Should China’s Execution Parade make supporters re-examine the death penalty?

RIPDeathPenaltyMarch 4, 2013 – Just as I thought reality TV couldn’t get any lower, I learned that China recently aired a two-hour broadcast that showed four foreign death-row prisoners being led to their execution. Their actual death by lethal injection was not shown, but the “execution parade” depicted just about everything else in the two hours leading up to their demise.

The Chinese government has used this public parade policy for years to shame criminals. This latest stunt is surprising because in 2010 the government responded to public protests about this practice, and prohibited police from publicly shaming criminals. It was a definite step in the right direction for humanity, but it appears that ban has been lifted.

The parade of shame is used as a deterrent, showing people exactly what their punishment would be if they commit a crime. The Chinese population is divided on how they feel about the most recent broadcast. About half believe it was macabre voyeurism and others say it was judicial resolve for a heinous crime committed.

The four men executed were Burmese drug traffickers who allegedly murdered a crew of Chinese sailors to steal the drugs on board their ship. Quite heinous, I agree. But in a country that blocks much of what appears on the Internet – supposedly to protect its people – showing the last minutes of life of these four prisoners is inhumane and even crude. No matter how awful their crimes were, they are still human beings.

While I don’t believe anything like this would ever get the OK in the United States – although probably not from the lack of trying – we cannot sit back and feel proud of ourselves for our reserve. The fact that we still execute prisoners in this country, something that most progressive countries have labeled barbaric and outdated and have since abandoned, keeps the United States in the company of third world countries whose other practices we condemn.

In the United States, the rates of executions have slowed dramatically, which indicates hope that it will be overturned once again.  Polls show most Americans still favor capital punishment, but the numbers grow less every year. In China, nearly 8,000 prisoners are executed each year, according to Human Rights groups. That’s nearly half of those on death row worldwide, according to statistics from a few years ago.

Other statistics show that those who oppose the death penalty do not believe in softer penalties for criminals convicted of murder in the United States. Rather, many of us believe murderers who receive life in prison should spend the rest of their life in prison. Life should mean life, and not just 20 years as it does in many states.

For those who cry that it costs too much to keep someone in prison for life, the numbers tell a different story. According to figures from 2007, in California, for example, the death penalty system costs taxpayers $114 million per year beyond the costs of keeping convicts locked up for life. In Kansas, the costs of capital cases are 70% more expensive than non-capital cases, including the costs of incarceration. In Indiana, the total costs of the death penalty exceed the complete cost of life in prison by almost 38%. In North Carolina, the death penalty costs $2.16 million per execution more than life in prison. In Florida, it costs $51 million per year above what it would cost to punish all convicts with life. And in Texas, a death penalty case costs an average of $2.3 million, three times the cost of life in prison.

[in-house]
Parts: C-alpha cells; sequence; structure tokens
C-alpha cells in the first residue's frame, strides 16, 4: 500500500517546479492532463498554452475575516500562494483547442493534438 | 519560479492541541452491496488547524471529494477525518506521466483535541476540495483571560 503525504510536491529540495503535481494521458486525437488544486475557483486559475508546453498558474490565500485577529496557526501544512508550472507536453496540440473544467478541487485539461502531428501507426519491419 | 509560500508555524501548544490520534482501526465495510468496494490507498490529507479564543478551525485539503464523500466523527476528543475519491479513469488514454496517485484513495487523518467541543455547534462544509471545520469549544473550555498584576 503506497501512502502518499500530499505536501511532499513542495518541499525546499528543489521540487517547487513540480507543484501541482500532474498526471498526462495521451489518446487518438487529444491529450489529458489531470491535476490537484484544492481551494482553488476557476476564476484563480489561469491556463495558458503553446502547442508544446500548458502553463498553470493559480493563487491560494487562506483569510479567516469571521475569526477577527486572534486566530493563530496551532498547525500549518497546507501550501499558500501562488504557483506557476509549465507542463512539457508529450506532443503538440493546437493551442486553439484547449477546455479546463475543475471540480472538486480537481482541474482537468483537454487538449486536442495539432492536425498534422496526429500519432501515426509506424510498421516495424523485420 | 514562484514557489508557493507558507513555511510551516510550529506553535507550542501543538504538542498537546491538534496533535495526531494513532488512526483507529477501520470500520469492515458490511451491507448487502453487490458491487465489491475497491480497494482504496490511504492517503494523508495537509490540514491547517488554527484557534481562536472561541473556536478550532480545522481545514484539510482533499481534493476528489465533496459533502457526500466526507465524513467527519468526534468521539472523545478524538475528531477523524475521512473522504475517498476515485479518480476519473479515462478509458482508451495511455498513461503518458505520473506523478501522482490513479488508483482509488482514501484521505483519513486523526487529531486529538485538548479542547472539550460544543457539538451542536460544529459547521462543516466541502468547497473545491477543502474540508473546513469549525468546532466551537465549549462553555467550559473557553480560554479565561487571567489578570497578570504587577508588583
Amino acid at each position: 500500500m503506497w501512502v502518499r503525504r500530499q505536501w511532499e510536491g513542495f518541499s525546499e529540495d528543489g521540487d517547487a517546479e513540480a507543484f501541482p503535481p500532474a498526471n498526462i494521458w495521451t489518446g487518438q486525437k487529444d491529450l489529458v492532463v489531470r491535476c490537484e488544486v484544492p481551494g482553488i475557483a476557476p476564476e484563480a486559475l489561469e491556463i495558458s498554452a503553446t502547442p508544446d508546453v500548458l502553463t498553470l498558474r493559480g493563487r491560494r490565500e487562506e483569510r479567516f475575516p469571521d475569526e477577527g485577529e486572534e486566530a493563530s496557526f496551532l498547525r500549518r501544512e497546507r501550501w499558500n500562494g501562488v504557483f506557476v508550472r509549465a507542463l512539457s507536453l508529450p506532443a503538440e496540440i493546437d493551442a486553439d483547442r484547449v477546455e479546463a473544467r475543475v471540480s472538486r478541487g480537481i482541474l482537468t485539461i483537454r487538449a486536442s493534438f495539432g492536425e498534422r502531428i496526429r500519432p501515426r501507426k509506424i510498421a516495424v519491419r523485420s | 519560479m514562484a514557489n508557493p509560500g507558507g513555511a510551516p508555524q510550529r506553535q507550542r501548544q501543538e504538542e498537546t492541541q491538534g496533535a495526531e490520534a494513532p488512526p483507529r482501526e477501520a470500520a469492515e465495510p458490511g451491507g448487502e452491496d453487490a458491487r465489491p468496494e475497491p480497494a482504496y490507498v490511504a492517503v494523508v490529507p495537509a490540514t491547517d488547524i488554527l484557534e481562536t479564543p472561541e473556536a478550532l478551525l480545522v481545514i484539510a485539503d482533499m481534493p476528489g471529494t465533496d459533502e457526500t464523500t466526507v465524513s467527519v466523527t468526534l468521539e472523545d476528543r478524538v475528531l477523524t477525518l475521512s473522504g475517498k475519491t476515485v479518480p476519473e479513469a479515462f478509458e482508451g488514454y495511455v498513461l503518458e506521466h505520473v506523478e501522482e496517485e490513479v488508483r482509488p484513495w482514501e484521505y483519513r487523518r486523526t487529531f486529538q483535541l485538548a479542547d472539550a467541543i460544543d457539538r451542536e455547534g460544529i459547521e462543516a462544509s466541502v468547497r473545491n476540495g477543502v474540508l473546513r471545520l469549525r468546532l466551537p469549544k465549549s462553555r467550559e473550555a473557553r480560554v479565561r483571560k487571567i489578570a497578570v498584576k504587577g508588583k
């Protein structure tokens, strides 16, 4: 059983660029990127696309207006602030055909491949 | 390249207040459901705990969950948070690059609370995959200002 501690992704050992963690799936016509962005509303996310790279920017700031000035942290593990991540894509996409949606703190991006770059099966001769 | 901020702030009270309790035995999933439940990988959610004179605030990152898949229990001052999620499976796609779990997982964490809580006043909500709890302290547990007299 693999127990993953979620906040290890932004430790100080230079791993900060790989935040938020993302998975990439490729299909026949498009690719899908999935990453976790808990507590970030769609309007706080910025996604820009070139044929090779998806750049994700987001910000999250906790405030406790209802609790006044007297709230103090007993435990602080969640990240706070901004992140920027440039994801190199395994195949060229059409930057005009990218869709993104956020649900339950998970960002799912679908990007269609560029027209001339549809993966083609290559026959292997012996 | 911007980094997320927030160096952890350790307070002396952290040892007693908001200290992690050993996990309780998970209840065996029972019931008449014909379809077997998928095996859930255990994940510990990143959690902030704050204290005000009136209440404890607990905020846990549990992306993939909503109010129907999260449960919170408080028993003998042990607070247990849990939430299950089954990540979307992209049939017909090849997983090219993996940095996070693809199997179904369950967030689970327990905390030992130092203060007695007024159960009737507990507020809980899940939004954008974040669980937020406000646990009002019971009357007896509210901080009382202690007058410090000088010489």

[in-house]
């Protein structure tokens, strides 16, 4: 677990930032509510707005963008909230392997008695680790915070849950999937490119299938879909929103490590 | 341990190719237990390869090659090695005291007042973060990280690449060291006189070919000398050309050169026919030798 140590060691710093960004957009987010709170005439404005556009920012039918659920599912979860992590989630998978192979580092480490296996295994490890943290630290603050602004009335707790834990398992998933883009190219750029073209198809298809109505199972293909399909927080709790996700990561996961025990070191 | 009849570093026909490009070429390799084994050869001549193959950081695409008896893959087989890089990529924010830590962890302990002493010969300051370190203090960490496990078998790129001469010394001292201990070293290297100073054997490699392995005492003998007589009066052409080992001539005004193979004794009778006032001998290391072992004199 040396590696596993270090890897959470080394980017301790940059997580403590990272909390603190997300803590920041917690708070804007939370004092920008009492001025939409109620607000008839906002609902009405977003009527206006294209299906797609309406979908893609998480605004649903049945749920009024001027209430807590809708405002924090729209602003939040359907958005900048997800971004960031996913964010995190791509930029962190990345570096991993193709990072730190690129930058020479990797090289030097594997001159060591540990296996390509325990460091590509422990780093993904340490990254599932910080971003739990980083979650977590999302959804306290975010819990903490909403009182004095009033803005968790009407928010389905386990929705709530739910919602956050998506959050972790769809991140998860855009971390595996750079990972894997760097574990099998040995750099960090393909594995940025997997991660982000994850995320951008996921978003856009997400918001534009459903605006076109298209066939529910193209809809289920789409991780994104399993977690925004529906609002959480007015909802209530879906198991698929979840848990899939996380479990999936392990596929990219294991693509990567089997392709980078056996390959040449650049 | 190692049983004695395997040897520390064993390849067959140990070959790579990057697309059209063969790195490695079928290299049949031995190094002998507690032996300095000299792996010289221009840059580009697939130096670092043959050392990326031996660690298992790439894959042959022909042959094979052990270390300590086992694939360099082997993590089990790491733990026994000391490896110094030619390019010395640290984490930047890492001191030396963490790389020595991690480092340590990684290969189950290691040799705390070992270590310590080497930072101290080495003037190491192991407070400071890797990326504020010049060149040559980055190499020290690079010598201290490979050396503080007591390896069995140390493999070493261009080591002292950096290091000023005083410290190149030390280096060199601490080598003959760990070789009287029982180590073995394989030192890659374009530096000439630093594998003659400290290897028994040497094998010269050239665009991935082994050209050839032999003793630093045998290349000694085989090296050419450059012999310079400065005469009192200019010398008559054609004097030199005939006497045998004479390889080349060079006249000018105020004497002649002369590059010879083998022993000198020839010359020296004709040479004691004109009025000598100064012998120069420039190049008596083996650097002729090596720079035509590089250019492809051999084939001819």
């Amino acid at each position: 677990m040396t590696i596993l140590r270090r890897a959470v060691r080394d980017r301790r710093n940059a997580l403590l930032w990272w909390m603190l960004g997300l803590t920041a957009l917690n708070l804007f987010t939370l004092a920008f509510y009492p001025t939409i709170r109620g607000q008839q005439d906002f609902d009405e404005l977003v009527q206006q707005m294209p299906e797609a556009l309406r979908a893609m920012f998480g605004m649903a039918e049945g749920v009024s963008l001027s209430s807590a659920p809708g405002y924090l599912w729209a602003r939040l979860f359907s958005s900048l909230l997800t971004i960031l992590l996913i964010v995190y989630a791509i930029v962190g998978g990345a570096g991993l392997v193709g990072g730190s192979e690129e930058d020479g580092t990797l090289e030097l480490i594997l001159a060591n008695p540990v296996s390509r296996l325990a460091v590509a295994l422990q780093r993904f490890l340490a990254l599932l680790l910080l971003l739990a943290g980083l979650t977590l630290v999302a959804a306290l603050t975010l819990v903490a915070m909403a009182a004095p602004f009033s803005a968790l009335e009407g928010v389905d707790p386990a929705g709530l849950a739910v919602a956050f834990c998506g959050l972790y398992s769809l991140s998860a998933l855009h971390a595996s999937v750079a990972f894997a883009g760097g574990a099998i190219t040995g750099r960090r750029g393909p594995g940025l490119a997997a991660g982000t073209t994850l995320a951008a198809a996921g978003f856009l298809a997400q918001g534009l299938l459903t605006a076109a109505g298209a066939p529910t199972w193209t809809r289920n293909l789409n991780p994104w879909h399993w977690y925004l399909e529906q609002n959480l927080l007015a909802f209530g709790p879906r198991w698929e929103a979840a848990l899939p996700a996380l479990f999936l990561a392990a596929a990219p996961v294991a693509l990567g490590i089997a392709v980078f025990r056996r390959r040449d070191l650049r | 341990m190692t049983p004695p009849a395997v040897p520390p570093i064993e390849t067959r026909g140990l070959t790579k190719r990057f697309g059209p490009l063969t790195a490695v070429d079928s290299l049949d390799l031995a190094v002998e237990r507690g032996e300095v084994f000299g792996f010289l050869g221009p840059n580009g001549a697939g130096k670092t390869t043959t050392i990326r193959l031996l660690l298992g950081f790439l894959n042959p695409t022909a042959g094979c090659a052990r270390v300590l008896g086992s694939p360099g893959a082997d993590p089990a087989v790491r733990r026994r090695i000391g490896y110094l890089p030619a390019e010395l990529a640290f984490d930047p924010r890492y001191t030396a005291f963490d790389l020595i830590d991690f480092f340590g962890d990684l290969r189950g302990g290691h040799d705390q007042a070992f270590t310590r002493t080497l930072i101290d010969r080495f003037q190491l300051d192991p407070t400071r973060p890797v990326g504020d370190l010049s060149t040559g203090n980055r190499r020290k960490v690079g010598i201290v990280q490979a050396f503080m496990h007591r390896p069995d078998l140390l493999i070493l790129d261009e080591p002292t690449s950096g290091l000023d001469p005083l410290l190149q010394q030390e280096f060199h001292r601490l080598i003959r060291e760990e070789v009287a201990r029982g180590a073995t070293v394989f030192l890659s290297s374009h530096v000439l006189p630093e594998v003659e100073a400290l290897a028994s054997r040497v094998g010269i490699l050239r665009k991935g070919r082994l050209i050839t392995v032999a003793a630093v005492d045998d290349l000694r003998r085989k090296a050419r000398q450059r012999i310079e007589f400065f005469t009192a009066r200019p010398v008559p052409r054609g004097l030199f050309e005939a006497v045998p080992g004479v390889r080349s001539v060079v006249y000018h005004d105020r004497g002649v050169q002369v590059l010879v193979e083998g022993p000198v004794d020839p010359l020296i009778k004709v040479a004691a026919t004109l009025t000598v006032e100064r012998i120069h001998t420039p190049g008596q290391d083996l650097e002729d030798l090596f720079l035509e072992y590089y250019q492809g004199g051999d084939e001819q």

A free and democratic federal or state government should not have the right to kill someone. Killing is  wrong, and sentencing those who do to imprisonment is enough. Doesn’t it seems odd that we argue the right to bear arms, yet we let the government decide who shall live or die? The 2nd Amendment sates that “a well regulated Militia, being necessary to the security of a free state, the right of the people to keep and bear arms, shall not be infringed.” This includes protecting ourselves against the very government who has the power to execute us.

Also, it is the 8th Amendment that protects citizens against cruel and unusual punishment. Killing is always cruel and unusual, so why is the practice of the death penalty still in existence? Those who break this law should be punished for their crimes, including government officials who sentence people to death.

In a perfect world we would not have to worry about whether or not we should execute our citizens. We don’t live in a perfect world, but we can make it a little better if we remember that we are all human beings and act accordingly.

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